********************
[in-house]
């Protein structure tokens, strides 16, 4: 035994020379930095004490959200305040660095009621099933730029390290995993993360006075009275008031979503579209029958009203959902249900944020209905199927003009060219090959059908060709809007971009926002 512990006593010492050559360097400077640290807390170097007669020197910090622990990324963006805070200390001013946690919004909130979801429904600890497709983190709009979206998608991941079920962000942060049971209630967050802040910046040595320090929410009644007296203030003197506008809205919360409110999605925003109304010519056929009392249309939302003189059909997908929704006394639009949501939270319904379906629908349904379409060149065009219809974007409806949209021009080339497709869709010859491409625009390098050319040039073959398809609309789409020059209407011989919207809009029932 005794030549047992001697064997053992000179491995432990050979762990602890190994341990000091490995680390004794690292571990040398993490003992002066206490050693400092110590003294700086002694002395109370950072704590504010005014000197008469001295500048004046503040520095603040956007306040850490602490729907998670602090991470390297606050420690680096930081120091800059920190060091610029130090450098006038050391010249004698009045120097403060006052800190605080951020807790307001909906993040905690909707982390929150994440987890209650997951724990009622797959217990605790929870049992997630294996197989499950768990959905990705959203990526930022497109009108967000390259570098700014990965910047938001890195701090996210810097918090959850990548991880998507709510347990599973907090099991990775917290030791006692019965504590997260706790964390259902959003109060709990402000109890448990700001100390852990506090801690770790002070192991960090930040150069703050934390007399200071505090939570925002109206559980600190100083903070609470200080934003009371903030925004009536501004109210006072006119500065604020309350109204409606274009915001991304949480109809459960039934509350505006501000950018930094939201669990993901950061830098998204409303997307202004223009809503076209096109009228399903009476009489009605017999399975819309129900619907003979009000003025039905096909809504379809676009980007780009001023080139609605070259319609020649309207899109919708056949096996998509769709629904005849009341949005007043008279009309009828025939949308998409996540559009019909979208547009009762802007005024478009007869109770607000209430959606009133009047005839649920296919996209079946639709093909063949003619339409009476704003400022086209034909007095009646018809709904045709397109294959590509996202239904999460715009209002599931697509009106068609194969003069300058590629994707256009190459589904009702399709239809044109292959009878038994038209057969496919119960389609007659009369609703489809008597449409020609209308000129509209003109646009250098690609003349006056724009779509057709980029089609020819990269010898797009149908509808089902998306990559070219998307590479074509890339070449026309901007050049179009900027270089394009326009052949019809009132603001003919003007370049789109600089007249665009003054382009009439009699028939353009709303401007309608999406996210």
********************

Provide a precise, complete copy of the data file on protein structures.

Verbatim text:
[in-house]
């Protein structure tokens, strides 16, 4: 035994020379930095004490959200305040660095009621099933730029390290995993993360006075009275008031979503579209029958009203959902249900944020209905199927003009060219090959059908060709809007971009926002 512990006593010492050559360097400077640290807390170097007669020197910090622990990324963006805070200390001013946690919004909130979801429904600890497709983190709009979206998608991941079920962000942060049971209630967050802040910046040595320090929410009644007296203030003197506008809205919360409110999605925003109304010519056929009392249309939302003189059909997908929704006394639009949501939270319904379906629908349904379409060149065009219809974007409806949209021009080339497709869709010859491409625009390098050319040039073959398809609309789409020059209407011989919207809009029932 005794030549047992001697064997053992000179491995432990050979762990602890190994341990000091490995680390004794690292571990040398993490003992002066206490050693400092110590003294700086002694002395109370950072704590504010005014000197008469001295500048004046503040520095603040956007306040850490602490729907998670602090991470390297606050420690680096930081120091800059920190060091610029130090450098006038050391010249004698009045120097403060006052800190605080951020807790307001909906993040905690909707982390929150994440987890209650997951724990009622797959217990605790929870049992997630294996197989499950768990959905990705959203990526930022497109009108967000390259570098700014990965910047938001890195701090996210810097918090959850990548991880998507709510347990599973907090099991990775917290030791006692019965504590997260706790964390259902959003109060709990402000109890448990700001100390852990506090801690770790002070192991960090930040150069703050934390007399200071505090939570925002109206559980600190100083903070609470200080934003009371903030925004009536501004109210006072006119500065604020309350109204409606274009915001991304949480109809459960039934509350505006501000950018930094939201669990993901950061830098998204409303997307202004223009809503076209096109009228399903009476009489009605017999399975819309129900619907003979009000003025039905096909809504379809676009980007780009001023080139609605070259319609020649309207899109919708056949096996998509769709629904005849009341949005007043008279009309009828025939949308998409996540559009019909979208547009009762802007005024478009007869109770607000209430959606009133009047005839649920296919996209079946639709093909063949003619339409009476704003400022086209034909007095009646018809709904045709397109294959590509996202239904999460715009209002599931697509009106068609194969003069300058590629994707256009190459589904009702399709239809044109292959009878038994038209057969496919119960389609007659009369609703489809008597449409020609209308000129509209003109646009250098690609003349006056724009779509057709980029089609020819990269010898797009149908509808089902998306990559070219998307590479074509890339070449026309901007050049179009900027270089394009326009052949019809009132603001003919003007370049789109600089007249665009003054382009009439009699028939353009709303401007309608999406996210």